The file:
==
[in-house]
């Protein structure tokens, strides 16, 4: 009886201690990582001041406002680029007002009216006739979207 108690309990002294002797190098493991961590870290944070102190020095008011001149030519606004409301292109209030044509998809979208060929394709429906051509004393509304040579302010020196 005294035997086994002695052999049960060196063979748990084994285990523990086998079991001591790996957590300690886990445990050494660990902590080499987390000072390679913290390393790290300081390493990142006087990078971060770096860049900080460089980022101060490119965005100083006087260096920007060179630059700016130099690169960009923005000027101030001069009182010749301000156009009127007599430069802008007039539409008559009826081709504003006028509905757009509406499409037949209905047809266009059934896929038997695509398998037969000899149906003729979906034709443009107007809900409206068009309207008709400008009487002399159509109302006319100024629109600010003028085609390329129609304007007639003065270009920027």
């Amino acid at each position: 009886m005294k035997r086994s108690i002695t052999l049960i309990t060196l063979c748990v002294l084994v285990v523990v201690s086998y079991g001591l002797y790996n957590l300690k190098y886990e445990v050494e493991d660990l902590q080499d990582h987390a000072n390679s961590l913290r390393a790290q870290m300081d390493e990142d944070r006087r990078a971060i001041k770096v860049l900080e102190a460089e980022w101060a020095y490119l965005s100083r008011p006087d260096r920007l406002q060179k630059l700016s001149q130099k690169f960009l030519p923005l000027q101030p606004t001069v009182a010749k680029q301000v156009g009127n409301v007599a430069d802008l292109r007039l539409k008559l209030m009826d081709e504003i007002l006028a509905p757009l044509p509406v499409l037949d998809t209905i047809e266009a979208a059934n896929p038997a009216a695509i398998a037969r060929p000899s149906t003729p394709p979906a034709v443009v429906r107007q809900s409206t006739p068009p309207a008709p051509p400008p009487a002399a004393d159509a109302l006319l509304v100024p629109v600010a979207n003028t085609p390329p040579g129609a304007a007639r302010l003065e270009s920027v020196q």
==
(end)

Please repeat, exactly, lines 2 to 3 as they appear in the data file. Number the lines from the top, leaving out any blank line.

């Protein structure tokens, strides 16, 4: 009886201690990582001041406002680029007002009216006739979207 108690309990002294002797190098493991961590870290944070102190020095008011001149030519606004409301292109209030044509998809979208060929394709429906051509004393509304040579302010020196 005294035997086994002695052999049960060196063979748990084994285990523990086998079991001591790996957590300690886990445990050494660990902590080499987390000072390679913290390393790290300081390493990142006087990078971060770096860049900080460089980022101060490119965005100083006087260096920007060179630059700016130099690169960009923005000027101030001069009182010749301000156009009127007599430069802008007039539409008559009826081709504003006028509905757009509406499409037949209905047809266009059934896929038997695509398998037969000899149906003729979906034709443009107007809900409206068009309207008709400008009487002399159509109302006319100024629109600010003028085609390329129609304007007639003065270009920027």
């Amino acid at each position: 009886m005294k035997r086994s108690i002695t052999l049960i309990t060196l063979c748990v002294l084994v285990v523990v201690s086998y079991g001591l002797y790996n957590l300690k190098y886990e445990v050494e493991d660990l902590q080499d990582h987390a000072n390679s961590l913290r390393a790290q870290m300081d390493e990142d944070r006087r990078a971060i001041k770096v860049l900080e102190a460089e980022w101060a020095y490119l965005s100083r008011p006087d260096r920007l406002q060179k630059l700016s001149q130099k690169f960009l030519p923005l000027q101030p606004t001069v009182a010749k680029q301000v156009g009127n409301v007599a430069d802008l292109r007039l539409k008559l209030m009826d081709e504003i007002l006028a509905p757009l044509p509406v499409l037949d998809t209905i047809e266009a979208a059934n896929p038997a009216a695509i398998a037969r060929p000899s149906t003729p394709p979906a034709v443009v429906r107007q809900s409206t006739p068009p309207a008709p051509p400008p009487a002399a004393d159509a109302l006319l509304v100024p629109v600010a979207n003028t085609p390329p040579g129609a304007a007639r302010l003065e270009s920027v020196q």